By Lauren Smart
By Jane R. LeBlanc
By Lauren Smart
By Elaine Liner
By Jim Schutze
By Rachel Watts
Our Endeavors Theater Collective's Southwest premiere of the absurdist work by Stanislaw Ignacy Witkiewicz, translated by Daniel Gerould, is a riot of color, sound, light, music and movement. Within the production are elements of Cirque du Soleil, Nosferatu, Cabaret, The Rocky Horror Picture Show, Eyes Wide Shut and Pee-Wee's Playhouse. The two-hour show has been meticulously choreographed by director Scott Osborne and movement director Gary Minyard, and designed to the nth degree by scenic artist Russell Parkman, costumer Patrick Johnson, lighting designer Tristan Decker and hair and makeup designer Ryan Matthieu Smith.
It all looks perfectly delicious. Then they start talking. Dainty Shapes, written in the early 1900s, would be a fascinating script if only there weren't so many words in it. "Everything that more or less is known is now over, and yet it seems to me I have discovered something totally new. Something that can only be tested by the two of us,'' says Pandeus Clavercourse (played by Jeffrey Schmidt), one of three main characters. "Pandi" declares himself "the incarnation of willpower" and then launches into a speech about "Einstein's two possible worlds." He seems to be in a triangular battle of souls and wills with two other primary characters, the younger man, Tarquinius Flirtius-Umbilicus (Matthew Hutchens), and a riding-crop-carrying dominatrix, Sophia Kremlinska of the Abencerages (Lydia Mackay).
Laced into red spike-heeled boots, fishnets, ruffled red hot pants and outrageous combinations of leather, feathers, monkey fur, sequins and lace, Sophia is the embodiment of all temptation. She keeps trying to lure young Tarquinius up to the "sloth room," while Pandi works to convince the young man to let him "penetrate him with knowledge."
Or something like that. The dialogue in Dainty Shapes can be nearly impenetrable, going beyond absurdism into the oblique and obtuse. At times the characters speak in French. And they say things like "My ganglions are bursting with inexpressible thought."
Best just to plug up the ear holes and watch the spectacle as if it were some artsy foreign film without subtitles. And there's plenty to watch. There is no more luscious actress than Mackay strutting any Dallas stage right now. From her wildly comic entrance, surrounded by "Mandelbaums," a troupe of 10 human-sized puppets with mouths in a permanent "oh," Mackay is a fetishist's dream. Schmidt, with whatever nonsense his character is babbling, manages to combine physical elements of Groucho Marx, Charlie Chaplin and The Producers' Dick Shawn (doing Springtime for Hitler) into his very funny performance.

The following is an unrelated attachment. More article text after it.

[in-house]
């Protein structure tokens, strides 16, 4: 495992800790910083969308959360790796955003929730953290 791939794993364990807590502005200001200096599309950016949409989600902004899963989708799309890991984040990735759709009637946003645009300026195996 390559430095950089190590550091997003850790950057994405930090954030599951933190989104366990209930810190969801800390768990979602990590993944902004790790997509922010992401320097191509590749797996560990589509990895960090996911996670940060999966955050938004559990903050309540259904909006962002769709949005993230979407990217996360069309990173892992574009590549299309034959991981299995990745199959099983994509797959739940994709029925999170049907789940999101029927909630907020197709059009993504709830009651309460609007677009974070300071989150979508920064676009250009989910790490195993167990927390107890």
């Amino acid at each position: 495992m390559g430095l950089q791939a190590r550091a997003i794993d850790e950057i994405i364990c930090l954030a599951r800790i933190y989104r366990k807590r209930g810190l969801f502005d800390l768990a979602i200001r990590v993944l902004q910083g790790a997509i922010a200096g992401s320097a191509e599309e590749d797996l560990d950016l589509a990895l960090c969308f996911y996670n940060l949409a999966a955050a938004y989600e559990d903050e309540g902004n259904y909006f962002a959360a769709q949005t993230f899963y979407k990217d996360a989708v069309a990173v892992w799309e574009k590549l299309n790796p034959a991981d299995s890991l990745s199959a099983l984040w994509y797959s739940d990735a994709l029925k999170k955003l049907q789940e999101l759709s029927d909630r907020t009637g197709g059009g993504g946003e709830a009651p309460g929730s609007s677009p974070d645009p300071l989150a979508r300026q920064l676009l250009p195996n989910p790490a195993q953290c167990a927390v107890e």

On some lofty philosophical level, Dainty Shapes blasts away at the decadence of the bourgeoisie. That must be what all the talking is about. Better not to think about it too hard, however. Don't want any bursting ganglions.
Goole questions each member of the family about their relationships to a down-and-out young woman named Eva Smith, who has taken her life by swallowing disinfectant. Father Arthur (Gary Moody), it turns out, had fired the woman from his factory two years earlier when she asked for a raise on her pitiful salary. Daughter Sheila (Laura Bailey) had complained about the girl's work in a local dress shop and caused her to lose that job, too. Sheila's fiance, Gerald (Bryan T. Donovan), had had an affair with her. Mother Sybil (Kerry Cole) had turned her away from a local charity when she turned up pregnant and asking for assistance.
Over three long acts, An Inspector Calls dissects the high crimes and misdemeanors committed by the selfish, social-climbing Birlings toward the tragic young woman. Inspector Goole acts as prosecutor and judge, putting each character in the witness box to sweat out their confessions. Pretty standard stuff. Very rote Murder, She Wrote.
But all is not what it seems. Act 1 takes place in 1912, evident in the clothes and manners and in Arthur Birling's mentions of the newly unsinkable liner Titanic. But when the lights come up on Act 2, it's the same evening, same characters, but now they're dressed circa 1950. No explanation for the time travel. Act 3 takes place in contemporary dress, again continuing the same night in the plot line. Toward the end of the play, as the characters find their world crumbling around them (ah, the bomb site symbolism), they come down from the lofty living room and stand closer to the audience, as if they've stepped out of the past to teach us all some important lesson.